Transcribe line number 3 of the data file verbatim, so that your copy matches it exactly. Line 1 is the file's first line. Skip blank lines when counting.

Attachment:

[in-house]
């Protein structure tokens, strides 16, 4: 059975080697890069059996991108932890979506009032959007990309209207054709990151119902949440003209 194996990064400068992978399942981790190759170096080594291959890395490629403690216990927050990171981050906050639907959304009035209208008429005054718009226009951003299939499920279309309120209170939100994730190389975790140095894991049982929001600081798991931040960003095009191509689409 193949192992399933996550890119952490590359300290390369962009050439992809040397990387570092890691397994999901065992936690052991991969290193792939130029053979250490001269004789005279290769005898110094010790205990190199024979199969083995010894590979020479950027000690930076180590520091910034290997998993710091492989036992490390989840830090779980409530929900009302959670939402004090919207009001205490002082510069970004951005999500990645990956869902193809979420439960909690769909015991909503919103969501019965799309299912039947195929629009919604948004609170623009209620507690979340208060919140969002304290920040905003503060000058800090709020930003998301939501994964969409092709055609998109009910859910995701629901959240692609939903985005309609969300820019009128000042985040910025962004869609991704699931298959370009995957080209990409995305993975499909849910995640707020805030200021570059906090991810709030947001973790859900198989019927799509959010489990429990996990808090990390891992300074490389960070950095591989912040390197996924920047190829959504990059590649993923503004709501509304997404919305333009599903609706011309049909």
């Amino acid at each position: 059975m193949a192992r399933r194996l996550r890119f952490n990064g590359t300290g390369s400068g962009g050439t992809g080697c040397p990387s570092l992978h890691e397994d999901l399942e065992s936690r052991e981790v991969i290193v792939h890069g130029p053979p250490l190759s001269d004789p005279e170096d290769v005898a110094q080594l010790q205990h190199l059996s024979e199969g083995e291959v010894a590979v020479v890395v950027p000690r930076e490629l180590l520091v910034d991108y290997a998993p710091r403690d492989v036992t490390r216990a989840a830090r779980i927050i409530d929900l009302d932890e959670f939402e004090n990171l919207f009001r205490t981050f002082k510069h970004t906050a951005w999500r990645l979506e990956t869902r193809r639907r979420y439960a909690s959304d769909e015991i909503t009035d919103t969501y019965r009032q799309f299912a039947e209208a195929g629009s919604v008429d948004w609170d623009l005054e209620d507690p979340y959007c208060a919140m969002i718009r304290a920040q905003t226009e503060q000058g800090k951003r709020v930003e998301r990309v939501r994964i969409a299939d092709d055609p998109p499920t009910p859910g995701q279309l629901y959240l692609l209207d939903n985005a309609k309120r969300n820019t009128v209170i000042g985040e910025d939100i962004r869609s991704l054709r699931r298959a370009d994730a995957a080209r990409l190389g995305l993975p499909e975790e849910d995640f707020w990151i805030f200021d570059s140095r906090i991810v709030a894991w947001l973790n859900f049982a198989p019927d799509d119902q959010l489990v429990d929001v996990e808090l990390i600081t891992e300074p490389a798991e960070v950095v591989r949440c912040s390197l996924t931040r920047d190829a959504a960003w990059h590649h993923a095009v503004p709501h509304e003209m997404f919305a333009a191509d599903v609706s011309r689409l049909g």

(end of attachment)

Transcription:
């Amino acid at each position: 059975m193949a192992r399933r194996l996550r890119f952490n990064g590359t300290g390369s400068g962009g050439t992809g080697c040397p990387s570092l992978h890691e397994d999901l399942e065992s936690r052991e981790v991969i290193v792939h890069g130029p053979p250490l190759s001269d004789p005279e170096d290769v005898a110094q080594l010790q205990h190199l059996s024979e199969g083995e291959v010894a590979v020479v890395v950027p000690r930076e490629l180590l520091v910034d991108y290997a998993p710091r403690d492989v036992t490390r216990a989840a830090r779980i927050i409530d929900l009302d932890e959670f939402e004090n990171l919207f009001r205490t981050f002082k510069h970004t906050a951005w999500r990645l979506e990956t869902r193809r639907r979420y439960a909690s959304d769909e015991i909503t009035d919103t969501y019965r009032q799309f299912a039947e209208a195929g629009s919604v008429d948004w609170d623009l005054e209620d507690p979340y959007c208060a919140m969002i718009r304290a920040q905003t226009e503060q000058g800090k951003r709020v930003e998301r990309v939501r994964i969409a299939d092709d055609p998109p499920t009910p859910g995701q279309l629901y959240l692609l209207d939903n985005a309609k309120r969300n820019t009128v209170i000042g985040e910025d939100i962004r869609s991704l054709r699931r298959a370009d994730a995957a080209r990409l190389g995305l993975p499909e975790e849910d995640f707020w990151i805030f200021d570059s140095r906090i991810v709030a894991w947001l973790n859900f049982a198989p019927d799509d119902q959010l489990v429990d929001v996990e808090l990390i600081t891992e300074p490389a798991e960070v950095v591989r949440c912040s390197l996924t931040r920047d190829a959504a960003w990059h590649h993923a095009v503004p709501h509304e003209m997404f919305a333009a191509d599903v609706s011309r689409l049909g």